Aesop’s Fables


The Everyman Library deserves congratulations for reprinting the L’Estrange translation, which has been a much loved, much abused, and highly influential collection of Aesop since it first appeared in 1692. Its merits have little to do with its translation, since L’Estrange translated from a Latin translation of the Greek fables, and translated freely at that. Instead, it’s the lively retellings, and the shamelessly opinionated “reflections” (usually longer than the fables themselves) that make this volume engaging and unique.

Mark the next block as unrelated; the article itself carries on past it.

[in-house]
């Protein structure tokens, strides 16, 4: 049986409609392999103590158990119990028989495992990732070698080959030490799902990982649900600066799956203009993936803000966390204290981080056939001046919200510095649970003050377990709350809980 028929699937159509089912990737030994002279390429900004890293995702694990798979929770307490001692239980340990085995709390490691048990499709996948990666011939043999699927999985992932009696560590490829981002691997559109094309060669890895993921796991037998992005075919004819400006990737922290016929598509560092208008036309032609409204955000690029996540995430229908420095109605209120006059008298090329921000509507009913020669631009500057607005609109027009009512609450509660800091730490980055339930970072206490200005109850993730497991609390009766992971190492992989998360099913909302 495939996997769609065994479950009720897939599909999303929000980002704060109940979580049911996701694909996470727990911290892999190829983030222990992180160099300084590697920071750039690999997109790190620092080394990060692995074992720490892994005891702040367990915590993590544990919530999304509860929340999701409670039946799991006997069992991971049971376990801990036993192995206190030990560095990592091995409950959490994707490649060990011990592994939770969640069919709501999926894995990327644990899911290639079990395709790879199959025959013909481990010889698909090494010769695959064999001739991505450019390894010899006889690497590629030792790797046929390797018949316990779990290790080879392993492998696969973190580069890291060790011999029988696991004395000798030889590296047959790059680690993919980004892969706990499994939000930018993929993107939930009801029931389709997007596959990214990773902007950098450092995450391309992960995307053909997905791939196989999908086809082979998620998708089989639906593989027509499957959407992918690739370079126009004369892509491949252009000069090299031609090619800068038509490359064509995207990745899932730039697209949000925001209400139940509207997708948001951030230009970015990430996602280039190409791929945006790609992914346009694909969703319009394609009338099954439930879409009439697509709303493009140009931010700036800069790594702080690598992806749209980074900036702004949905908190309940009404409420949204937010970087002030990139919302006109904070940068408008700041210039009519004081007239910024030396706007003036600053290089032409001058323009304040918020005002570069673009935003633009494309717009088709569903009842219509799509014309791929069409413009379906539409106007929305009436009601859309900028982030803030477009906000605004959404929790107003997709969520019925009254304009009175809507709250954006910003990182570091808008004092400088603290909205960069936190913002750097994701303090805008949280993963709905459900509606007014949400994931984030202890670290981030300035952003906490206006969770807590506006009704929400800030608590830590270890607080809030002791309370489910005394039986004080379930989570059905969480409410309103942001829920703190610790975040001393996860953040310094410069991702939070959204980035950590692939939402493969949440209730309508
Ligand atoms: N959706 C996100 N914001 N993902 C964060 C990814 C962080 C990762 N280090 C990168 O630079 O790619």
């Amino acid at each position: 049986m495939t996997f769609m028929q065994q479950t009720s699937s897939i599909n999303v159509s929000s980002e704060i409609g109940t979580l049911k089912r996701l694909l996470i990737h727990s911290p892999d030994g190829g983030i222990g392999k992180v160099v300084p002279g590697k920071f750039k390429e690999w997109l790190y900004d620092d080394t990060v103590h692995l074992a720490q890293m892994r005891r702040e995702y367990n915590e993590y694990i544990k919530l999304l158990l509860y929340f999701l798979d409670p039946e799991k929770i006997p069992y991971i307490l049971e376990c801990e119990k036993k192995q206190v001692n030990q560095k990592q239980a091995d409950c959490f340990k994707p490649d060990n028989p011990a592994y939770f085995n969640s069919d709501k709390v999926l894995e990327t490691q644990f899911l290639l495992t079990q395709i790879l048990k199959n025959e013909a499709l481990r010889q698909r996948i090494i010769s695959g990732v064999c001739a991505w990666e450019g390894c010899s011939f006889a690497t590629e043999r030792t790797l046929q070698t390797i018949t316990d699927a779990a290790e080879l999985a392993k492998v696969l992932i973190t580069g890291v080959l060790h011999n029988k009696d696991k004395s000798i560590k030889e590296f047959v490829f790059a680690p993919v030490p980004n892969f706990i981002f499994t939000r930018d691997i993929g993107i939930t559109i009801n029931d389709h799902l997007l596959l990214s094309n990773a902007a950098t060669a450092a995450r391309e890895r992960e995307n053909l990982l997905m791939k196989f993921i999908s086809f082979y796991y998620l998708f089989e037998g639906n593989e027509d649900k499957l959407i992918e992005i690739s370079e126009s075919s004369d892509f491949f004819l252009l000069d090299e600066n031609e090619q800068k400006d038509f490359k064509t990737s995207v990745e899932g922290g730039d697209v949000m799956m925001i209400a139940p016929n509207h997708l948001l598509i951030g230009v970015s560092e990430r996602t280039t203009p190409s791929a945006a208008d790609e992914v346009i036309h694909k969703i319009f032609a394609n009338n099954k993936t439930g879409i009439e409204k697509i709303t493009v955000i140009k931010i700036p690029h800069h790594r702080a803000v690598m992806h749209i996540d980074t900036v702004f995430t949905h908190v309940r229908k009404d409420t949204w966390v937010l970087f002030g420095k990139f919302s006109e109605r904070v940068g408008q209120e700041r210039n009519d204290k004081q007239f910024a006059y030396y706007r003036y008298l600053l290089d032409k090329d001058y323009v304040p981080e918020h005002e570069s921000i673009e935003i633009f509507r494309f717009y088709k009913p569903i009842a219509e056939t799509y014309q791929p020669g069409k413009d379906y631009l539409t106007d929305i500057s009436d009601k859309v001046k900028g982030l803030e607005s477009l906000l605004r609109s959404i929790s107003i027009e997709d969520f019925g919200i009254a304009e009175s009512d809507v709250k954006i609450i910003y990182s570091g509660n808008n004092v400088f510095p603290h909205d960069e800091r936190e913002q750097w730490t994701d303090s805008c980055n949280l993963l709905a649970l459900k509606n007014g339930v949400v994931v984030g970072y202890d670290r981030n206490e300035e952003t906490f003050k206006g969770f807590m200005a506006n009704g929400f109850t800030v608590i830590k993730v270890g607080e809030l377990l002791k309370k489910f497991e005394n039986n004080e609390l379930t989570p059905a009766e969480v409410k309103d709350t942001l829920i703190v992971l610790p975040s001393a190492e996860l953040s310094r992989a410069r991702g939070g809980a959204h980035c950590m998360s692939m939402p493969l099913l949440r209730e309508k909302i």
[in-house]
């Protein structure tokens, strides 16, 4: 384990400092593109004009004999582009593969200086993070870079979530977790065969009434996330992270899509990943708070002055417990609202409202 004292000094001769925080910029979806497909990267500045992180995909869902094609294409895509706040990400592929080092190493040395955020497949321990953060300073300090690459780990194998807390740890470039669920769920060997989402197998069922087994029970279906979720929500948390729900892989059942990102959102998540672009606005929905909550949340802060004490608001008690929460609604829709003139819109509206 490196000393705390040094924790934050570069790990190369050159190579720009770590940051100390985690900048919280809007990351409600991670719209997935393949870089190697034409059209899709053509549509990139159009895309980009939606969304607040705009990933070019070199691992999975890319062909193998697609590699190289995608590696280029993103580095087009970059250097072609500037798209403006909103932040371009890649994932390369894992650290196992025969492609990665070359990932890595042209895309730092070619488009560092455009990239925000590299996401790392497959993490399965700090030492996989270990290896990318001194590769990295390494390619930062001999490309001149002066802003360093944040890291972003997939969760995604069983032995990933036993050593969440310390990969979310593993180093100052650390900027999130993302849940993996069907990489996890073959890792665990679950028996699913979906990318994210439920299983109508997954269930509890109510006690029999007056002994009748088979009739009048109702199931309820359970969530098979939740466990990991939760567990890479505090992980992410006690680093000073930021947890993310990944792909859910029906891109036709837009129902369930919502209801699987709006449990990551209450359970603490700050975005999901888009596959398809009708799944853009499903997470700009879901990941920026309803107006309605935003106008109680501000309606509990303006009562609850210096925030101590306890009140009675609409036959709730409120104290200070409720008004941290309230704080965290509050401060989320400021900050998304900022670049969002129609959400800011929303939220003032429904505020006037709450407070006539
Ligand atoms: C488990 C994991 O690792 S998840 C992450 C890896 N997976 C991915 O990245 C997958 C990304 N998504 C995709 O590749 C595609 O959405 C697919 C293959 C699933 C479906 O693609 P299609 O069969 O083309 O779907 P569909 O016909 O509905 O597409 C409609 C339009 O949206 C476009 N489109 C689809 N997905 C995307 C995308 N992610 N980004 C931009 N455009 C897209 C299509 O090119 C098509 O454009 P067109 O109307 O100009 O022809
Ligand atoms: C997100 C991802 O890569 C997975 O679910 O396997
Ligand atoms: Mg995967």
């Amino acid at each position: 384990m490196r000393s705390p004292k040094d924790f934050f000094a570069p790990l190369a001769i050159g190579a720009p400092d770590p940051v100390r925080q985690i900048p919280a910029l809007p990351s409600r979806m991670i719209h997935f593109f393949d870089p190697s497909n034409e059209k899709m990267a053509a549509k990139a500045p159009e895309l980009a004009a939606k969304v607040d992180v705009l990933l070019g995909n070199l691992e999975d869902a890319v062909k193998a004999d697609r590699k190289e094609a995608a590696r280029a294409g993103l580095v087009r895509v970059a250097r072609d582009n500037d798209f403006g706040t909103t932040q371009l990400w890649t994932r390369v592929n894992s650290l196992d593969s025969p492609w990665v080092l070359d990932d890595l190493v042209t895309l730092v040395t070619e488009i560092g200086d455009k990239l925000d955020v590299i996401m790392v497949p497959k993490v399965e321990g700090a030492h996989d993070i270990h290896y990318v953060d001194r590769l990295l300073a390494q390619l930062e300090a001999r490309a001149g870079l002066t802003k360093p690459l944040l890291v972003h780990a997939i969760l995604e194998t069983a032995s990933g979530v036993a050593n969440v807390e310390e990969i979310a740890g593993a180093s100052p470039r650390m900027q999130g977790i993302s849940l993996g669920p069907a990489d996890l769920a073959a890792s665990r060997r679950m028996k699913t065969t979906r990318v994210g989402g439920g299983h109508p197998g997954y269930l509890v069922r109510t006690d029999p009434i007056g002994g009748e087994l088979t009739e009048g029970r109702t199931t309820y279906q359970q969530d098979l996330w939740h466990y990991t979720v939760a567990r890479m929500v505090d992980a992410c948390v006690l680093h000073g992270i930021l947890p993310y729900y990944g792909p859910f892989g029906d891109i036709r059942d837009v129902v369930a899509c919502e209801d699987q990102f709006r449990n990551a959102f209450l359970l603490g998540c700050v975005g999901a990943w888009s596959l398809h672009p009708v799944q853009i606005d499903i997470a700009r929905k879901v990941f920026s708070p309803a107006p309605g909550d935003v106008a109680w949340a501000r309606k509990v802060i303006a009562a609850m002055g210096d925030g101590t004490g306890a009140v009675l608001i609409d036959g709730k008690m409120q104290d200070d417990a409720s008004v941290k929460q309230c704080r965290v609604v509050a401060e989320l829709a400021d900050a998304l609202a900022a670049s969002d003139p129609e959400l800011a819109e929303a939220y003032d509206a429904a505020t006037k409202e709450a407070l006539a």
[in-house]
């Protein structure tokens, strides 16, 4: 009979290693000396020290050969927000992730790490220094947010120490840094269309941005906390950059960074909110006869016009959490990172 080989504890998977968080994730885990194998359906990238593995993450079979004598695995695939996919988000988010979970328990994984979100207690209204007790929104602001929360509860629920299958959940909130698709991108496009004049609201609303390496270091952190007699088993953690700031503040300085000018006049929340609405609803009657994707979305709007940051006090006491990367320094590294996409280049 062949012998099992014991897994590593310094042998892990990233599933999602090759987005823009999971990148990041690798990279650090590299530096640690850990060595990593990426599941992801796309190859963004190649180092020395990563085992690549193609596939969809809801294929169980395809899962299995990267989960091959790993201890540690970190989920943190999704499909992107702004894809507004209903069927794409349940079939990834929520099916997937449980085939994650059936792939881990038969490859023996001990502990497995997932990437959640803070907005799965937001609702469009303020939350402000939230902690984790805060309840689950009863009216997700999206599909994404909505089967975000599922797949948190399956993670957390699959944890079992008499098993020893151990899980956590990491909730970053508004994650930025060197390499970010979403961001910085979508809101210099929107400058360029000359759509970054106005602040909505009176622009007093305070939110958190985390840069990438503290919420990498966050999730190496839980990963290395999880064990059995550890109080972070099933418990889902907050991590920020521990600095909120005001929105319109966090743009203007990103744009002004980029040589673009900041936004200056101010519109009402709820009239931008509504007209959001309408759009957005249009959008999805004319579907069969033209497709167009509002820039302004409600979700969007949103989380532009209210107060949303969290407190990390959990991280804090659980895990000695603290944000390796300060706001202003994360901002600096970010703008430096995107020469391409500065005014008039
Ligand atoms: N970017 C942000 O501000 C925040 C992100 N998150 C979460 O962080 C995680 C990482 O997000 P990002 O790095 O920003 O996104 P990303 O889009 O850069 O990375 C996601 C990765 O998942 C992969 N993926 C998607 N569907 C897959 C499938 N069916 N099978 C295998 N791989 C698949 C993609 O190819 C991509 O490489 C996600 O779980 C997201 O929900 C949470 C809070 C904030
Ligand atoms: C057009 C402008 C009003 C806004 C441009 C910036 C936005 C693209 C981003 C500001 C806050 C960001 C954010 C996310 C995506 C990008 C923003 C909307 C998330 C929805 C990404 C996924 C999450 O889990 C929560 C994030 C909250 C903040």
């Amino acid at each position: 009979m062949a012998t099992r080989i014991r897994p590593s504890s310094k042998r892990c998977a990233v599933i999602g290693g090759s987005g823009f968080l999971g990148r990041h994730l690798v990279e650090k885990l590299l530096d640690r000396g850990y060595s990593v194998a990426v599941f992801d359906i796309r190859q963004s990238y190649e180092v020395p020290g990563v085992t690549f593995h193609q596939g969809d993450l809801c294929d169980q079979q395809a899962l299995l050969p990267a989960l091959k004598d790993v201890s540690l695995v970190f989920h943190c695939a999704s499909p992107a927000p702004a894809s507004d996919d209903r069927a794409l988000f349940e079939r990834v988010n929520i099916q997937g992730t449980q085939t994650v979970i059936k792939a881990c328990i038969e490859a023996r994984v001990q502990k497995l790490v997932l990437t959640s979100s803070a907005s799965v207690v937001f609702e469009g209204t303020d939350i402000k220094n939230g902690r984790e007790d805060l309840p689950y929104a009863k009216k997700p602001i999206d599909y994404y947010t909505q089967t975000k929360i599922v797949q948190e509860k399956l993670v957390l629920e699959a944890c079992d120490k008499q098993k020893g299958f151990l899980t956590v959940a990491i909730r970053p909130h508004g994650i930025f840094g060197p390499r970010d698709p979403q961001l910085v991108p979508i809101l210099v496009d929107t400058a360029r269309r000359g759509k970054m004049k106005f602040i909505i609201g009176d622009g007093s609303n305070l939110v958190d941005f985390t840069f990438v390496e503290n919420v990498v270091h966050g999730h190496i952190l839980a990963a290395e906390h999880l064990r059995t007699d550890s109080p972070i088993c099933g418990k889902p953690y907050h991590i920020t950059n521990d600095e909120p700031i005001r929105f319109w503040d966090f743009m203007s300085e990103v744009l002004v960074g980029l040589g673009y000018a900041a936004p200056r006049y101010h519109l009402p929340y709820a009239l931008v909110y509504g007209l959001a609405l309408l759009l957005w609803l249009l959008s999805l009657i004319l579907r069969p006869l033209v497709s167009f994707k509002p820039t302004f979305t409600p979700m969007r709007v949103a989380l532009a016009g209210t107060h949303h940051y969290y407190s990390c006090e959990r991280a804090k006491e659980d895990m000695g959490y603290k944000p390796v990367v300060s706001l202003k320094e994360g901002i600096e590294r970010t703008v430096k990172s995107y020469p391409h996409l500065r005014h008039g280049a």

Modern readers will need a good dictionary in order to make sense of the obsolete vocabulary. For instance, this from “A Wolf and a Fox”: “The Fox had a fetch in’t, and when he saw it would not fadge; away goes he.” Readers who want only the fables should look elsewhere, but readers who are interested in how the fables were interpreted, or readers interested in overlooked classics of English literature, will enjoy this.


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